How will Diocese of Rochester’s reorganization affect parishes, others?

Jennifer Burke/Catholic Courier    |    09.30.2019
Category: Local News


Local Catholics had many questions in the wake of the Diocese of Rochester’s Sept. 12 filing for reorganization under Chapter 11 of the U.S. Bankruptcy Code. One of the most commonly asked was how the reorganization would affect parishes and other entities associated with the diocese.

In anticipation of that very question, diocesan officials answered it — and a number of other queries — in a collection of frequently asked questions and answers posted prominently in a reorganization section of its website shortly after the reorganization was announced.

“The parishes are separately incorporated under New York’s Religious Corporation Law. Charitable entities such as Catholic Charities are separately incorporated under New York’s Not for Profit Corporation Law,” states the answer in the FAQ document. “The ministries and operations of parishes and entities, such as our Catholic Charities agencies, should not be directly affected by the Diocese’s Chapter 11 proceeding.”

A diocese and each of its parishes are considered to be separate legal entities in the eyes of both the Catholic Church’s canon law as well as under New York state law, according to Father Daniel Condon, chancellor for the Diocese of Rochester. Under state law, the Diocese of Rochester is an incorporated legal entity that is separate from the parishes and other Catholic entities within its geographic territory. This structure is not new, as the diocese was first incorporated in 1887, according to Father Condon.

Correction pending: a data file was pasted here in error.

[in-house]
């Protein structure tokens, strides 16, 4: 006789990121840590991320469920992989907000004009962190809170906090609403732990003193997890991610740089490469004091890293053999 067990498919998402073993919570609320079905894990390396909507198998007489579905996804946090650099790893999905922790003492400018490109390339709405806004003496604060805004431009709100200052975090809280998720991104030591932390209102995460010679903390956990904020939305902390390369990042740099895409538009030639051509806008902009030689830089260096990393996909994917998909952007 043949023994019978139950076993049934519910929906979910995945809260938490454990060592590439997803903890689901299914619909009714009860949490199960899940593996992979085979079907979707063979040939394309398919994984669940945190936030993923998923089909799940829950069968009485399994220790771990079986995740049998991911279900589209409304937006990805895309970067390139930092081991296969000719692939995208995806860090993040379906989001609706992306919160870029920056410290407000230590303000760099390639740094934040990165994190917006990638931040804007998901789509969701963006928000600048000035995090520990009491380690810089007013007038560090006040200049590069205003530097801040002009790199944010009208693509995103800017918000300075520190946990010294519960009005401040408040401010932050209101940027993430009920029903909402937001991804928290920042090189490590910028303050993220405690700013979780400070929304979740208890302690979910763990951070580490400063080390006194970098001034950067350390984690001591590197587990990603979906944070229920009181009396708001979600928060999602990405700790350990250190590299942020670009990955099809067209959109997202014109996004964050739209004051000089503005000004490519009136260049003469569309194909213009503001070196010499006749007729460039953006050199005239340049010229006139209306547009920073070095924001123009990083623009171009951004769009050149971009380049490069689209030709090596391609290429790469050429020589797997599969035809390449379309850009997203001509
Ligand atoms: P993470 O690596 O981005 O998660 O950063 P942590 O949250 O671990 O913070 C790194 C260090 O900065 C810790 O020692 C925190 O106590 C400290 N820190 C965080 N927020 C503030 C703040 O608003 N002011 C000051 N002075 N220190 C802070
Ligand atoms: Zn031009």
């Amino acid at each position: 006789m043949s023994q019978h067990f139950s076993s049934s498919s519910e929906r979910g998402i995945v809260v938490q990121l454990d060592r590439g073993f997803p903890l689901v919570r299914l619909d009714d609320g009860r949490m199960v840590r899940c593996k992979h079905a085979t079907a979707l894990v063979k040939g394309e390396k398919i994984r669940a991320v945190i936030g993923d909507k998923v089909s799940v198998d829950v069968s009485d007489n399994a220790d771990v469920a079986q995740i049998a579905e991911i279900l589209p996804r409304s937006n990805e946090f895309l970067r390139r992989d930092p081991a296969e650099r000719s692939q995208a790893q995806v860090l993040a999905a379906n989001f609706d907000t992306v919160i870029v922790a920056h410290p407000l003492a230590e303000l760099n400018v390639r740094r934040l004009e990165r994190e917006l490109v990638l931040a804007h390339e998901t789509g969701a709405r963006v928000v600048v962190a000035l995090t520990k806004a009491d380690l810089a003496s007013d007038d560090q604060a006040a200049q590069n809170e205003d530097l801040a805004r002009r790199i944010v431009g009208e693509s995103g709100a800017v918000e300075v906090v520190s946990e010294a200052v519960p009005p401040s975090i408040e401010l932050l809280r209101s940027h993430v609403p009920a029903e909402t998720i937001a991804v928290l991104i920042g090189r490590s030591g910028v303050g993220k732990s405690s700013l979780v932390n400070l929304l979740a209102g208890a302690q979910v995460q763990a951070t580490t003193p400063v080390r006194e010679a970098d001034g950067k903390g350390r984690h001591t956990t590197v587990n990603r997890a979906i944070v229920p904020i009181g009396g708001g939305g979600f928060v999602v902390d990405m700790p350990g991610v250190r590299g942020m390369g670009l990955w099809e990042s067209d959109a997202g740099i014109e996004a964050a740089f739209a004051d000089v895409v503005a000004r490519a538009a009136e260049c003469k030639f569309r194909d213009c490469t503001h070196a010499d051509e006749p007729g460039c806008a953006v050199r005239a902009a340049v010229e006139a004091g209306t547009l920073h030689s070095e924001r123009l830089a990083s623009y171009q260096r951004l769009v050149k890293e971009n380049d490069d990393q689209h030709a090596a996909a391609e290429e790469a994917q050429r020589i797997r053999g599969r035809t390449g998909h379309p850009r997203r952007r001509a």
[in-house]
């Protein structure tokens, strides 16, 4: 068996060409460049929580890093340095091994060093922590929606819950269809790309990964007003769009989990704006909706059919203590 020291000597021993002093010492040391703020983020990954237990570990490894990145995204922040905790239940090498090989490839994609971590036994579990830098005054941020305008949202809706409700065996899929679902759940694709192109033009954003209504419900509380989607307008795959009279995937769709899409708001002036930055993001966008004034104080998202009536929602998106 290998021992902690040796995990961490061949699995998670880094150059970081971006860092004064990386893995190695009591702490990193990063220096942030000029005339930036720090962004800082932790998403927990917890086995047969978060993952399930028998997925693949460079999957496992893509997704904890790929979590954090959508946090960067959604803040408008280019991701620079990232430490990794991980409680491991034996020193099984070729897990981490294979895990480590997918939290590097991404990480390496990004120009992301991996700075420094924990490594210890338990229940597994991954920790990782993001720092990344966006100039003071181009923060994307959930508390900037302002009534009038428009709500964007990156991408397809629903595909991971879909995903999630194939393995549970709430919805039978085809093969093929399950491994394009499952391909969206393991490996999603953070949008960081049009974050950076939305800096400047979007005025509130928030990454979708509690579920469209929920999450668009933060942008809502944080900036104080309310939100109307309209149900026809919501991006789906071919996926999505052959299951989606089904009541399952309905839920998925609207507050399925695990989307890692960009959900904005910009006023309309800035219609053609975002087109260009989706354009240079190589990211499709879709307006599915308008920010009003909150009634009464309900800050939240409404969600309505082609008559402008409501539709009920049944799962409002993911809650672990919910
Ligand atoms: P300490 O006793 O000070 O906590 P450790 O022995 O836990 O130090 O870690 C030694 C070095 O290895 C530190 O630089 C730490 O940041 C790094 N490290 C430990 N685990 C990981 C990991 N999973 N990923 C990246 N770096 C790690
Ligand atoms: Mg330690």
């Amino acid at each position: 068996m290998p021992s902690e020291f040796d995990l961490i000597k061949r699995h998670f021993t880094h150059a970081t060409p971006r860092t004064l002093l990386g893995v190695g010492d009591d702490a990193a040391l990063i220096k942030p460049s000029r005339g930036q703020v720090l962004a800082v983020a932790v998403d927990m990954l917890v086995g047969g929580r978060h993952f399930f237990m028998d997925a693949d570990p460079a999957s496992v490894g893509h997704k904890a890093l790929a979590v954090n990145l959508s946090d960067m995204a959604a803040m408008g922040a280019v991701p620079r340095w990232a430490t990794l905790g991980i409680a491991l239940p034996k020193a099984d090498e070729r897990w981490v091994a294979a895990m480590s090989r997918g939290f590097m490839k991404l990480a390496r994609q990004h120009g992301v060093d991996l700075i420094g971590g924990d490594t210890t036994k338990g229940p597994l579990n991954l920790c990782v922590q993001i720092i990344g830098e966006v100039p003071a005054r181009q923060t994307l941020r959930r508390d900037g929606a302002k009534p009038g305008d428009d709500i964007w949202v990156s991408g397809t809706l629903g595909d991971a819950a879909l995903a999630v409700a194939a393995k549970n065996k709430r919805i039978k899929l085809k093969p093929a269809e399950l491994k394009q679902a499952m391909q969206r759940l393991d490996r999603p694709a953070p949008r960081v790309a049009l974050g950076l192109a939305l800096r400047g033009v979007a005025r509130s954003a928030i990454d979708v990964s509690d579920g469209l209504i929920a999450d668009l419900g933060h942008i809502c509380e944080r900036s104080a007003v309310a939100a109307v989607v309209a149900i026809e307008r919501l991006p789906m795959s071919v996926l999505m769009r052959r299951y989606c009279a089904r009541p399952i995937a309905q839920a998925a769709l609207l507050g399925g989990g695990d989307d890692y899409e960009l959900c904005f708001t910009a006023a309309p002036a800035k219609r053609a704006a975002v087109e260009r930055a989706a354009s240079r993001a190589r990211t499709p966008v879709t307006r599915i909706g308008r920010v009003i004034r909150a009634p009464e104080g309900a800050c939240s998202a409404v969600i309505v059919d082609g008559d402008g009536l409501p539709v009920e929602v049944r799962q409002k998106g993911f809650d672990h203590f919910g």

Each parish is a separate non- member corporation under New York’s Religious Corporations Law, which has specific sections for the Roman Catholic Church. Each parish corporation owns the property used by its ministry and is not under the fiscal or operating control of the diocese, Father Condon said.

Several other Catholic entities operate within the Diocese of Rochester’s geographic territory yet also are separate not-for-profit corporations that assist the diocese and the parishes in their ministries, according to Father Condon. Among them are Catholic Charities; the Rochester Catholic Press Association Inc., publisher of the Catholic Courier and El Mensajero Católico; and St. Bernard’s School of Theology and Ministry. These entities are not under the fiscal or operating control of the diocese, he said.

At Catholic Charities, the “diocesan board is comprised of 21 persons and really operates as a separate entity from the diocese,” explained Jack Balinsky, Charities’ diocesan director. “Although obviously there is input from diocesan leadership, the board controls and makes its own decision.”

It’s important for people to understand that — although the Diocese of Rochester has filed for bankruptcy protection — the separately incorporated affiliates have not done so, Balinsky said.

“Catholic Charities is a separate corporation and we have not filed, nor do we intend to file, for bankruptcy protection,” Balinsky told the Catholic Courier.